My favorite indie, Eat My Words, is moving up the road a piece this summer – still in Northeast Minneapolis.  More in a related blog post.   Meanwhile, the EMW calendar indicates more, not fewer, events.  Proprietor Scott VanKoughnett  confirms that event attendees will not be asked to tote armloads of books to the new site.  Click here for an interview with EMW Scott  VanKoughnett::  (https://www.youtube.com/watch?v=tumRr08qkrc)

Traveling this summer?  The American Writers Museum, the gift of retired executive Malcolm O’Hagan and other donors, opened May 16 in Chicago.  (http://americanwritersmuseum.org)

Closer to home, you might want to check out the SoMN, a network of southern Minnesota history museums.  (http://www.exploreminnesota.com/travel-ideas/5-must-see-museums-in-southern-minnesota/)

For the motherlode of ideas for summer escapes explore with the editors of Explore Minnesota their “bucket list” of possibilities!       (http://www.exploreminnesota.com/travel-ideas/your-2017-minnesota-bucket-list/)

We ALL Dream of Ice Cream – The Scoop on National Ice Cream Month

It’s National Ice Cream Month!  That momentous fact might have slipped my addled mind had I not been an interloper at the Hennessy-Beech Families’ Fourth of July 2013 picnic in Lewiston, Minnesota yesterday.  The legendary piece de resistance of that grand occasion is overflowing bowls of HOMEMADE ice cream topped with fresh picked strawberries.   Words fail….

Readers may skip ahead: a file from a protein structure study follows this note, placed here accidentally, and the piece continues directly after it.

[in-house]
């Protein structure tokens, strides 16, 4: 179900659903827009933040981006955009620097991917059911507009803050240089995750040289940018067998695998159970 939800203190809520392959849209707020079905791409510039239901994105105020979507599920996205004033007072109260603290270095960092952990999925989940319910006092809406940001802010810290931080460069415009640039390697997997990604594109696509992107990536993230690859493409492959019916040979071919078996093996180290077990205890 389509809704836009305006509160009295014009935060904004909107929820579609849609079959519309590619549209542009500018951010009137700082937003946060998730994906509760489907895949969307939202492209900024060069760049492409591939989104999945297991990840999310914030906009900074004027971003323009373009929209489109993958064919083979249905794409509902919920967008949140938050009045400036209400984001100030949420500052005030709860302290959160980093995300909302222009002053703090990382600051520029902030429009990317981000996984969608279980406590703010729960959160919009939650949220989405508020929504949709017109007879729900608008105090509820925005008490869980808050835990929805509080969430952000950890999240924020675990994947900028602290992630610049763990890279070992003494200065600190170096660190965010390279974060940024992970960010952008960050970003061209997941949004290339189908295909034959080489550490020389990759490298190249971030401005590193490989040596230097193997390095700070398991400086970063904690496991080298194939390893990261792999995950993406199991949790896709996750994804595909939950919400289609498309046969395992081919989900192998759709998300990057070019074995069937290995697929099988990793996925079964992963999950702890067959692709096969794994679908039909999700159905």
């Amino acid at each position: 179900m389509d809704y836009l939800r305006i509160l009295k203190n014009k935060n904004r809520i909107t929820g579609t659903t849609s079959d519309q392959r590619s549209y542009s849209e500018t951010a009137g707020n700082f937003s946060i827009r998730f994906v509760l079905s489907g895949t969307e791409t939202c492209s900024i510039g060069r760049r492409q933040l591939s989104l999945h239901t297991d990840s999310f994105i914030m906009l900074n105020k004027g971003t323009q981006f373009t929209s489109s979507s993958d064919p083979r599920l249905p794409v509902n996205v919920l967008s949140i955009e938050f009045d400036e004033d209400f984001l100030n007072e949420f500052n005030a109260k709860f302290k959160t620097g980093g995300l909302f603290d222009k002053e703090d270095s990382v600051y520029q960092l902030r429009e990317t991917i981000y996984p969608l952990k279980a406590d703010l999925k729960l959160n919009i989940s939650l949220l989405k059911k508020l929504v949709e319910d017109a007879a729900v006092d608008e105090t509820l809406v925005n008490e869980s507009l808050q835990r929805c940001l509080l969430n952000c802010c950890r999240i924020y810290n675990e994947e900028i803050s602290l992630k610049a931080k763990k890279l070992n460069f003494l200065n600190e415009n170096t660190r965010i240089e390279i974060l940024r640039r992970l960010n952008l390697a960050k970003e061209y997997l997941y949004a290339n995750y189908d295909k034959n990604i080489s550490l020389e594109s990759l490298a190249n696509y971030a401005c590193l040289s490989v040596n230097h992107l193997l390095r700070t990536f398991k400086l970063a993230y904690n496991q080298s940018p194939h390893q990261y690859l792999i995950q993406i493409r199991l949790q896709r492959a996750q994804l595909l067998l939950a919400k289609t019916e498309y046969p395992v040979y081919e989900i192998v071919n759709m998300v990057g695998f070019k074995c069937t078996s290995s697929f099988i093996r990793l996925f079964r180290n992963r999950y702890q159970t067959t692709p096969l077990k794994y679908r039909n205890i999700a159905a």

President Ronald Reagan, who did have his finer features, must be lauded for inaugurating National Ice Cream Month in 1984.  This year the nation will celebrate National Ice Cream DAY on Sunday, July 21 – just one of the 31 days set aside for exultation of ice cream as one of the basic food groups.

As everyone knows, consuming ice cream with finesse is an art.  What we may not know is that the origins of the frozen treat of the gods goes back as far as the second century B.C.  Alexander the Great enjoyed snow and ice flavored with honey and nectar.  And there are even Biblical referencs to King Solomon’s  fondness for iced drinks during the harvest season.  Nero Claudius Caesar (A.D. 54-86) sent runners into the mountains for snow which was flavored with fruits and juices fit for an Emperor.